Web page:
Where the Risks Lie: A Survey on Systemic Risk

S. BENOIT, J. E. COLLIARD, C. HURLIN, C. PERIGNON

Review of Finance

mars 2017, vol. 21, n°1, pp.109-152

Départements : Finance, GREGHEC (CNRS)

Mots clés : Banking, Macroprudential Regulation, Systemically Important Financial In- stitutions, Financial Crises, Too-Big-To-Fail

https://academic.oup.com/rof/article/21/1/109/2670094/Where-the-Risks-Lie-A-Survey-on-Systemic-Risk


We review the extensive literature on systemic risk and connect it to the current regulatory debate. While we take stock of the achievements of this rapidly growing field, we identify a gap between two main approaches. The first one studies different sources of systemic risk in isolation, uses confidential data, and inspires targeted but complex regulatory tools. The second approach uses market data to produce global measures which are not directly connected to any particular theory, but could support a more efficient regulation. Bridging this gap will require encompassing theoretical models and improved data disclosure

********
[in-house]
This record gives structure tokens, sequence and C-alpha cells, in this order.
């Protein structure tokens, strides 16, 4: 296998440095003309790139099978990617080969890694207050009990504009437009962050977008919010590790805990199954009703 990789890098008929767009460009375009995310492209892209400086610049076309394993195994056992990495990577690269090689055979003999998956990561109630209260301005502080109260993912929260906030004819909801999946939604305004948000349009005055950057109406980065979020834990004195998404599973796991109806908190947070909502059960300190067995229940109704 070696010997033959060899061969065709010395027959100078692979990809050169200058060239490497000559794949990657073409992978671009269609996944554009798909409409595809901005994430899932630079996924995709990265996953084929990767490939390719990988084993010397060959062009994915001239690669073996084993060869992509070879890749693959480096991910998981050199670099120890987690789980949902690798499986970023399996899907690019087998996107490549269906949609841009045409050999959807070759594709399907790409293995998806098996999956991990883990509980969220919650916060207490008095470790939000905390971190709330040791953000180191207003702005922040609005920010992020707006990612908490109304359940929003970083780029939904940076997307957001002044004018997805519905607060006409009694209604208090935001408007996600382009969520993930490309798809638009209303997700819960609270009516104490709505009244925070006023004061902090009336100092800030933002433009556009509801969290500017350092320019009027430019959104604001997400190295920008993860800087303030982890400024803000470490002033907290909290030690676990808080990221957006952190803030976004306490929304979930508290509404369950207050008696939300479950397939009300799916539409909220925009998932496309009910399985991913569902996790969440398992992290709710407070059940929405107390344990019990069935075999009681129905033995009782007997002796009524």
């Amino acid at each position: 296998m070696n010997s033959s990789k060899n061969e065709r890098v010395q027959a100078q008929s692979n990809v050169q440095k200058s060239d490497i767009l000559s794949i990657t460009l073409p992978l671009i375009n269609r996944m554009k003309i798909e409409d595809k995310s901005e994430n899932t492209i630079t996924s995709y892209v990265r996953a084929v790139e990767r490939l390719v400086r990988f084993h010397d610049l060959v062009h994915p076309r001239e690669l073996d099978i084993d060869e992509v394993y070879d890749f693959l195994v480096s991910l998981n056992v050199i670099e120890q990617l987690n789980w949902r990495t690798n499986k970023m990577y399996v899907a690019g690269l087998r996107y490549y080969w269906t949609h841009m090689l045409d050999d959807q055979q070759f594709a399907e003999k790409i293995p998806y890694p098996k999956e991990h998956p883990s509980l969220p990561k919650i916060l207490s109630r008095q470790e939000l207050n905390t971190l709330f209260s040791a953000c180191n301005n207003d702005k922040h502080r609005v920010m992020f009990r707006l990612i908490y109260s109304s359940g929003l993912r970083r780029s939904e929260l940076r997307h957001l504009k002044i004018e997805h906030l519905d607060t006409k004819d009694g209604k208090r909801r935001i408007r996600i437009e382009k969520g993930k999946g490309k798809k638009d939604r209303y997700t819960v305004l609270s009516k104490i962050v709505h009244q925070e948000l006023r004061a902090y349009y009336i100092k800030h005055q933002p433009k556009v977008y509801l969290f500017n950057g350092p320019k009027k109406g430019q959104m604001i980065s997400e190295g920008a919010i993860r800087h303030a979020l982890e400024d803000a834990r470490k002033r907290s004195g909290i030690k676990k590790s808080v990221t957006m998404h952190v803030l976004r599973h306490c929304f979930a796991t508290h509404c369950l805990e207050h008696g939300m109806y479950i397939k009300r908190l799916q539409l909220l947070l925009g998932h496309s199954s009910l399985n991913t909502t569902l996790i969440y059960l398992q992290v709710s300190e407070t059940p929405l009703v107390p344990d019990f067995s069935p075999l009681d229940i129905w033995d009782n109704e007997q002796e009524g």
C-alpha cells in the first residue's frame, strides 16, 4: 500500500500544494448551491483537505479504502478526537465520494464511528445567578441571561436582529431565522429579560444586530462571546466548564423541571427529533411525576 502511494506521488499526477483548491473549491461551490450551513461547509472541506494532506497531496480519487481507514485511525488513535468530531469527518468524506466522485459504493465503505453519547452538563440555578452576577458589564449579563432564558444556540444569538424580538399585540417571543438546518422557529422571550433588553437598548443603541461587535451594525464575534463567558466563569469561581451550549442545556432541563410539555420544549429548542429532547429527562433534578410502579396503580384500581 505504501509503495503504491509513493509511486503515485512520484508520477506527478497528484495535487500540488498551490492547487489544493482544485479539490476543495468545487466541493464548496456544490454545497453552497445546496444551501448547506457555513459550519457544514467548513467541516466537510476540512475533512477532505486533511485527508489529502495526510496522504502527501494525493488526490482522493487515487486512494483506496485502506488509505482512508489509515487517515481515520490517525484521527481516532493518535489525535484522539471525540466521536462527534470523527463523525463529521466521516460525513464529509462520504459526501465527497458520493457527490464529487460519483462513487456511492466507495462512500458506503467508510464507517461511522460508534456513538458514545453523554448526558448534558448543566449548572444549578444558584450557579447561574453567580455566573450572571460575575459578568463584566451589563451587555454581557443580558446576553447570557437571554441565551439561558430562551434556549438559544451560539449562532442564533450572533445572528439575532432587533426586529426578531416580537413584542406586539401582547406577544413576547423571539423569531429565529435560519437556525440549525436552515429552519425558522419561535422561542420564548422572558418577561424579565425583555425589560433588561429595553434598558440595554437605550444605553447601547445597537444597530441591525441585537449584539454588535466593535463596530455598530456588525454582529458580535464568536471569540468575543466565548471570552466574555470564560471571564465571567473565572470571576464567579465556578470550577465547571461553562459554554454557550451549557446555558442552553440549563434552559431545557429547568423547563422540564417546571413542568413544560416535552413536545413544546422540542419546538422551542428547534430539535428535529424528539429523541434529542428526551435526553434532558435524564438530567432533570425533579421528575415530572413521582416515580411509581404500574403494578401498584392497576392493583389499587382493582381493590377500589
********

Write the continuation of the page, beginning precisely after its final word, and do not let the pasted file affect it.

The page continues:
Ambiguity Aversion and Household Choice Puzzles: Empirical Evidence

S. G. DIMMOCK, R. KOUWENBERG, O. S. MITCHELL, K. PEIJNENBURG

Journal of Financial Economics

mars 2016, vol. 119, pp.559-577

Départements : Finance, GREGHEC (CNRS)

Mots clés : Ambiguity aversion; Stock market participation; Household portfolio puzzles; Home-bias; Own-company stock puzzle; Portfolio under-diversification; Household finance; Financial literacy

http://www.sciencedirect.com/science/article/pii/S0304405X16000040?via%3Dihub